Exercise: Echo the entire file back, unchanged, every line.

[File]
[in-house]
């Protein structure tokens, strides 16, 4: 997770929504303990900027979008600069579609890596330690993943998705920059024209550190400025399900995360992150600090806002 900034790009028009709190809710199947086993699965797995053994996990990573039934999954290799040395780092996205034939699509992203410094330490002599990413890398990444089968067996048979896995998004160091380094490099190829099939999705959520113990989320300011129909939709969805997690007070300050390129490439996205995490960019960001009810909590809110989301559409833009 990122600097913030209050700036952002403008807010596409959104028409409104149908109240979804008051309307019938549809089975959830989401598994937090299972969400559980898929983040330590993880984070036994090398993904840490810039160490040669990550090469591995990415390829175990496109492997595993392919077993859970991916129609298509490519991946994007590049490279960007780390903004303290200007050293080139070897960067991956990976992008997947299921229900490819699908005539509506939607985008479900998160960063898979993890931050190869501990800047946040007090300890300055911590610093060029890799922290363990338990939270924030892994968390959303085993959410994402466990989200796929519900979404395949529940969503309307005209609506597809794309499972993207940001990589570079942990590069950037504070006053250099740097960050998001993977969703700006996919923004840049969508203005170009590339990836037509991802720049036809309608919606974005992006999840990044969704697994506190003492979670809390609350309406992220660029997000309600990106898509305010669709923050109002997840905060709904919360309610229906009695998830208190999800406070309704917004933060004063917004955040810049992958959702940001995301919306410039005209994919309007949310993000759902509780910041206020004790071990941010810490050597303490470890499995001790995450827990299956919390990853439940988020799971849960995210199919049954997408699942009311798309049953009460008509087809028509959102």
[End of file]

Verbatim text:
[in-house]
């Protein structure tokens, strides 16, 4: 997770929504303990900027979008600069579609890596330690993943998705920059024209550190400025399900995360992150600090806002 900034790009028009709190809710199947086993699965797995053994996990990573039934999954290799040395780092996205034939699509992203410094330490002599990413890398990444089968067996048979896995998004160091380094490099190829099939999705959520113990989320300011129909939709969805997690007070300050390129490439996205995490960019960001009810909590809110989301559409833009 990122600097913030209050700036952002403008807010596409959104028409409104149908109240979804008051309307019938549809089975959830989401598994937090299972969400559980898929983040330590993880984070036994090398993904840490810039160490040669990550090469591995990415390829175990496109492997595993392919077993859970991916129609298509490519991946994007590049490279960007780390903004303290200007050293080139070897960067991956990976992008997947299921229900490819699908005539509506939607985008479900998160960063898979993890931050190869501990800047946040007090300890300055911590610093060029890799922290363990338990939270924030892994968390959303085993959410994402466990989200796929519900979404395949529940969503309307005209609506597809794309499972993207940001990589570079942990590069950037504070006053250099740097960050998001993977969703700006996919923004840049969508203005170009590339990836037509991802720049036809309608919606974005992006999840990044969704697994506190003492979670809390609350309406992220660029997000309600990106898509305010669709923050109002997840905060709904919360309610229906009695998830208190999800406070309704917004933060004063917004955040810049992958959702940001995301919306410039005209994919309007949310993000759902509780910041206020004790071990941010810490050597303490470890499995001790995450827990299956919390990853439940988020799971849960995210199919049954997408699942009311798309049953009460008509087809028509959102």